NBA DRAFT PROSPECTS (BRANDON McCOY)

NBA DRAFT PROSPECTS

BRANDON McCOY

BRANDON McCOY 2018 NBA Draft Scouting Report

COLLEGE:  UNLV

HEIGHT:  7’0″

WEIGHT: 250 POUNDS

POSITION: CENTER

CLASS: FRESHMAN

PROJECTED DRAFT POSITION:  MID FIRST ROUND (RAPIDLY RISING/ HAVING A GREAT FRESHMAN CAMPAIGN/ TRUE CENTER)

SCOUTING REPORT

Halfway through February of his freshman season at UNLV, Brandon McCoy indicated that the 2018 NBA Draft was one of the last things he was focused on. But given the fact that he’s got the size (7’0 and 250lbs), body, strength, and production (17.3 points and 10.2 rebounds per game), it’s not hard to see why he’s on the mind of NBA scouts.

McCoy is actually on pace to break the freshman records for points and rebounds per game in the Mountain West Conference, which were set by former UNLV player Anthony Bennett; Bennett just happened to be the #1 overall pick in the 2013 NBA Draft. The former McDonald’s All-American has been the centerpiece of head coach Marvin Menzies’ turnaround of the Rebels’, as the team went from losing 20 games last year to being on the cusp of winning 20 games this year.

But the question that will also stay on the mind of scouts as they evaluate McCoy will be around what his place is in today’s NBA, given his skillset. Specifically, McCoy looks the part of your typical in-the-paint big man that teams would’ve salivated for about two decades ago. If his game reminds you a little bit of that of Dwight Howard, you wouldn’t be alone.

He’s not going to blow you away with his jump shot, even though he exhibits the ability to make shots as far as out the free-throw line.  Rather, he’s a deft and polished scorer in the post, showing a soft touch, nifty footwork, and deceptive quickness around the basket. If you throw the ball in to him, good things are going to happen more often than not.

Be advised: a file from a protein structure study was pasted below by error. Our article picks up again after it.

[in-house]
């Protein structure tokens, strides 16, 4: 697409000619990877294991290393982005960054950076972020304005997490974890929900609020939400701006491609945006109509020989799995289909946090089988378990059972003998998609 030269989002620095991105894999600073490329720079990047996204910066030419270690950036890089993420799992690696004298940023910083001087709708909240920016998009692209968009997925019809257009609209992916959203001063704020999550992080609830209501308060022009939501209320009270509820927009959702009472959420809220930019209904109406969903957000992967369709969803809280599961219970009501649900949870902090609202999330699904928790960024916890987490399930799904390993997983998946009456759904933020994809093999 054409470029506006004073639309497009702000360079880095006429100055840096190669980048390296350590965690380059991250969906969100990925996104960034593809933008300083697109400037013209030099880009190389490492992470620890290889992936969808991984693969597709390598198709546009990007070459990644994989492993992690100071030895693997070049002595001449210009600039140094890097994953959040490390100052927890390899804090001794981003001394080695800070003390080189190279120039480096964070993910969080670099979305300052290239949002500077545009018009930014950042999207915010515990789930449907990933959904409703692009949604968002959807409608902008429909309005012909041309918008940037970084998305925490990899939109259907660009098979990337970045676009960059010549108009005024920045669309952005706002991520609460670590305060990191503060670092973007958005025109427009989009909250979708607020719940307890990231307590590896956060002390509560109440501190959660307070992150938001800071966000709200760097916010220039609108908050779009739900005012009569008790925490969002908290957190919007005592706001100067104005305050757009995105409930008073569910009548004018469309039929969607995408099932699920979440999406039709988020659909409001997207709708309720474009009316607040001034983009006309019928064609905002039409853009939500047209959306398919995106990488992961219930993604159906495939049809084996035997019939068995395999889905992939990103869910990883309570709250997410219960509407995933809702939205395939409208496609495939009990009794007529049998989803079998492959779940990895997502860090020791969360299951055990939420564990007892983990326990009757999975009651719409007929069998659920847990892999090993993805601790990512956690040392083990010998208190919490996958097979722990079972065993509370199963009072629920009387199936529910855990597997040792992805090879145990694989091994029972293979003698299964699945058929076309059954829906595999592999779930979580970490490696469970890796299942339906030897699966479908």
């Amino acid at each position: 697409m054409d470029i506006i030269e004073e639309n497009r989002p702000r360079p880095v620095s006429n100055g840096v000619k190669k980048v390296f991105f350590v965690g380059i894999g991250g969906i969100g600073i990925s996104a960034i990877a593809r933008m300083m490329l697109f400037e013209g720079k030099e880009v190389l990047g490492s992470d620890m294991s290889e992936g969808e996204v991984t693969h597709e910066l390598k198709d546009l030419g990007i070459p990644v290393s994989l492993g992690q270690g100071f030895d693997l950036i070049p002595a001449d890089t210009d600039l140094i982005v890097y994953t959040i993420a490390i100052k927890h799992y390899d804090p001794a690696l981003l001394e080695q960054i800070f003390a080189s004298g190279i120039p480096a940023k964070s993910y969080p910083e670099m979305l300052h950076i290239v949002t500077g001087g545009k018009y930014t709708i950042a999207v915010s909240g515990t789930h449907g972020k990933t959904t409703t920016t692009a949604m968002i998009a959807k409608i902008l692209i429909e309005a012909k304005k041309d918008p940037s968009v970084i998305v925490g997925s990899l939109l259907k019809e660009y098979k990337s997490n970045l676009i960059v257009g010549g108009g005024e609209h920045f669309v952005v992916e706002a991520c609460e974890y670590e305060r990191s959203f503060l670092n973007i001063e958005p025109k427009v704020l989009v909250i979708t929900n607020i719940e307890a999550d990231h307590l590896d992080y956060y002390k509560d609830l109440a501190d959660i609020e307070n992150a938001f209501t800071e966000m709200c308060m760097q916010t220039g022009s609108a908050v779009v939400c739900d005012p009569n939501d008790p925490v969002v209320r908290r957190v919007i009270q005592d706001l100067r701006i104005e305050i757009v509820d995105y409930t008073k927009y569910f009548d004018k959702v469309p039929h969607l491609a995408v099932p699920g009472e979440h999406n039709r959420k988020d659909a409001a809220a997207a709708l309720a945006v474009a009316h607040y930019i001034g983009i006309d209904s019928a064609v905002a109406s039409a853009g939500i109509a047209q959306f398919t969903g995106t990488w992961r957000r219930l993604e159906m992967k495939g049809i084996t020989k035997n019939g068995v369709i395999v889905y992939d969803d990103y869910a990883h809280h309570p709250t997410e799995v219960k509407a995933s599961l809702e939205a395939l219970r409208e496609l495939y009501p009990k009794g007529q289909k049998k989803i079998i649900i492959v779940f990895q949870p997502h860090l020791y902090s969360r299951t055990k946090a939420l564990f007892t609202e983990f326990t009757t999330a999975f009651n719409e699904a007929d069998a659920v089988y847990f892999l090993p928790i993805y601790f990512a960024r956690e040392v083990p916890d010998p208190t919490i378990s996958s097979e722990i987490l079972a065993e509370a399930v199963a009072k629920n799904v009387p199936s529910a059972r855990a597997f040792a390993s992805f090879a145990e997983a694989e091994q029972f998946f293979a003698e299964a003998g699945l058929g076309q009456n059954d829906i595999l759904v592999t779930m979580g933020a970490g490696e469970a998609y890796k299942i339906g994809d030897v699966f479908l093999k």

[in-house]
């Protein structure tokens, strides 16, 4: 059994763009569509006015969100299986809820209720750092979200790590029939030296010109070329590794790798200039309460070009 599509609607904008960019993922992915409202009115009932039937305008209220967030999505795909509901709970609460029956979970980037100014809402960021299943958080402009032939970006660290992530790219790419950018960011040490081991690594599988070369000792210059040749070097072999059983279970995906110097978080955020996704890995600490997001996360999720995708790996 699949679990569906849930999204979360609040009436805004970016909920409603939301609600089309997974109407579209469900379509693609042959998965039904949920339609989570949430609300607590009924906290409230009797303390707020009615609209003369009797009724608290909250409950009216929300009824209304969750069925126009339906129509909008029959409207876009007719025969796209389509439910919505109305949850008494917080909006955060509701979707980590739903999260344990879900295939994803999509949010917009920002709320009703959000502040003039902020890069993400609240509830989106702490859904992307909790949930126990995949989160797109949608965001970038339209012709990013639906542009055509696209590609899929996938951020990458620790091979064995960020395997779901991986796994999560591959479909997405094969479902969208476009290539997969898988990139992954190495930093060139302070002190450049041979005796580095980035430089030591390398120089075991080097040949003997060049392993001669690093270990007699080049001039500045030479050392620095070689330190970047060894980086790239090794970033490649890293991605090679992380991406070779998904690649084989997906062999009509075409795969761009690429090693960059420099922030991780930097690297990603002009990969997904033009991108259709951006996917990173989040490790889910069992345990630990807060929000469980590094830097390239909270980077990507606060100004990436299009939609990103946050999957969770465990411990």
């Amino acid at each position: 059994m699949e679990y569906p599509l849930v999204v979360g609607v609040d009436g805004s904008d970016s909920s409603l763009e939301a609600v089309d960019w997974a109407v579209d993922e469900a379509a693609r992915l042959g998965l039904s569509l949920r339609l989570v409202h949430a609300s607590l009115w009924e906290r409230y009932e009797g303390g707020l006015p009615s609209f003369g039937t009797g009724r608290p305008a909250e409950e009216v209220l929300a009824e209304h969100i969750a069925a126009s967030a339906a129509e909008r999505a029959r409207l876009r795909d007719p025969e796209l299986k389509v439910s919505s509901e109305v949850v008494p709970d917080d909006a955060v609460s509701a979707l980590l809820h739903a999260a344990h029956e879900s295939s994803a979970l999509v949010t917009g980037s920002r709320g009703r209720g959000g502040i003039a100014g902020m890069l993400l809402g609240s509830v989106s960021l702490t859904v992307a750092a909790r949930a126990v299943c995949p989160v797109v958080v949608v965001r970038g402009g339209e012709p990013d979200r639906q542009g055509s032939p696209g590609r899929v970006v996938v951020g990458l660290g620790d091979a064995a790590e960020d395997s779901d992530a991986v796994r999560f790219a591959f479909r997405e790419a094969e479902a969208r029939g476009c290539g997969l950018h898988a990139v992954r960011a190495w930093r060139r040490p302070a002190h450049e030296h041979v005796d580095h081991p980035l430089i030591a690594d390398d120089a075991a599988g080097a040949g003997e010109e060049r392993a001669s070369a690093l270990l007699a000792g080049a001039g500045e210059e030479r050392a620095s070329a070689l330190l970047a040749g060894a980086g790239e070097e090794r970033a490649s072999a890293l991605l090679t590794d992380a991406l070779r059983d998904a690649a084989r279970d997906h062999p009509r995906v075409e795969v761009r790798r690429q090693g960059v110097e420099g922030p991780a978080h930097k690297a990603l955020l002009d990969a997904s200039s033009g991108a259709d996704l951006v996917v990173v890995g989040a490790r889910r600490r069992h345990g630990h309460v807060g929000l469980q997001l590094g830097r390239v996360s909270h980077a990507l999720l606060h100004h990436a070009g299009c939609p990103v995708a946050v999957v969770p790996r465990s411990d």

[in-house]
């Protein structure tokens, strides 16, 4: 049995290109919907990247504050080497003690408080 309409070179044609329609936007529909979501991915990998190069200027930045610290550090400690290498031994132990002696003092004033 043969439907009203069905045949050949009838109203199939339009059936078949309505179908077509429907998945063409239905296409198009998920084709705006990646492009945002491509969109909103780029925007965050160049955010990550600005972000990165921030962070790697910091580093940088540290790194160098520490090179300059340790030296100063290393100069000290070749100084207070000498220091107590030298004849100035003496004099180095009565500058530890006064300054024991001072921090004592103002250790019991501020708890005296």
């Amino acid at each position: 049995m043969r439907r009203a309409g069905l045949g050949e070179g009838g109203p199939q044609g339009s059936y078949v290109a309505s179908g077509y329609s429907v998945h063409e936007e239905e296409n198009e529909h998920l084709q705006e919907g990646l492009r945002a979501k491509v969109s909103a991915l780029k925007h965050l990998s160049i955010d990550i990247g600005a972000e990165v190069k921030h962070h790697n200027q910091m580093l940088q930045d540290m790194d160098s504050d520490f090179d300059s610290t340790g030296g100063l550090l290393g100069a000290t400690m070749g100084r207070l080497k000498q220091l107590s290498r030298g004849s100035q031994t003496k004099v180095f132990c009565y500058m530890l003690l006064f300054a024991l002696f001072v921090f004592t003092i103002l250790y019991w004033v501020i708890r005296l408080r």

But with the pace-and-space style of basketball currently thriving in the NBA, where does your typical big man like McCoy fit?

The answer that McCoy is going to have to provide will likely emanate from his defensive potential. NBA teams today look for a team that can provide rim protection on defense. So far, that actually might be the weakest part of McCoy’s game. Over the first half of the season, McCoy was enough of a defensive liability that he lost time to backup big man Mbacke Diong in critical situations. To McCoy’s credit, he’s improved on that side of the court, but he’s going to have to continue to do so if he wants to garner real first-round consideration.

When McCoy wants, he can be a defensive difference maker. The problem is whether he’ll be as locked in defensively as he is on offense, or when he’s rebounding the ball.

The bottom line is: McCoy is a prototype big man for the NBA, with the tools, length, and athleticism that would allow him to be successful as a pro. As mentioned, his offensive game is much more advanced than his defensive game, which could work to his detriment in the eyes of scouts. That being said, because of his physical tools, McCoy has the potential to develop on the defensive side as well.

 

BELOW ARE HIGHLIGHTS OF BRANDON McCOY

Which current NBA player would you compare McCoy to?

Please leave comments in the section below.


(In affiliation with Amazon)